"Tuna" is the general name applied to the Teleostei,
Percida, Scombina, and Scombridae species of fish. Mainly inhabiting the open sea, these fish are extremely agile and can cover long distances at high speeds. They also reside at the top of the food chain among other fish species. There are several types of tuna: bluefin tuna, southern bluefin tuna, bigeye tuna, yellowfin tuna, albacore, etc. Approximately 1.6 million tons of tuna are caught worldwide eaHundreds of different ch year.
What is Longline Fishing?
Longline fishermen are succeeding in their efforts to feed the world through sustainable and environmentally-friendly harvests.
Hundreds of different types of fish and shellfish are harvested each year to produce food for the people of the world. To catch this diverse and renewable harvest, fishermen use a wide variety of different fishing gear and methods.
One of these methods, called longline fishing, is an effective and environmentally friendly way to harvest seafood. It is used in oceans all over the world in small-scale fishing as well as in modern mechanized operations. Tuna longline fishing was predominantly developed in Japan.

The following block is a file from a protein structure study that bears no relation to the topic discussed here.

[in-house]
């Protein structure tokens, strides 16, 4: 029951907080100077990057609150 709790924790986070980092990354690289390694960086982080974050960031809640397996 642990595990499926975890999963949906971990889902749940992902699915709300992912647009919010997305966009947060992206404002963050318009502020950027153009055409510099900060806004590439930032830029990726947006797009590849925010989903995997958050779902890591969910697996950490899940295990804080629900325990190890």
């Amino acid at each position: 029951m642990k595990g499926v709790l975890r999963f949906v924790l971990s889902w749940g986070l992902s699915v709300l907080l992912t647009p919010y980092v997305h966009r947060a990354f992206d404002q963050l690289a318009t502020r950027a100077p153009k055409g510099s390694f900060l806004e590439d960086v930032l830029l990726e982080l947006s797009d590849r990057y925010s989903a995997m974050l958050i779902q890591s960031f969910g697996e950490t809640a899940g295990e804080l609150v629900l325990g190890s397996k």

Longline gear is based upon a design consisting of three parts: the mainline, gangions (individual “branch” lines attached to the mainline), and baited hooks.
Longline vessels set out a mainline supported by floats that may extend for miles beneath the surface of the ocean. Hanging at regular intervals from the mainline are the gangions with baited hooks which can be adjusted to fish at varying depths. As a passive (stationary) type of gear, a longline’s chance of success is based on the target species’ demand for food. Fish are caught on longlines because they are attracted to their baited hooks.
(Source: Abstracted from International Coalition of Fisheries Association pamphlet.)
For more detail about Global Tuna Supply and Sashimi Tuna, click here.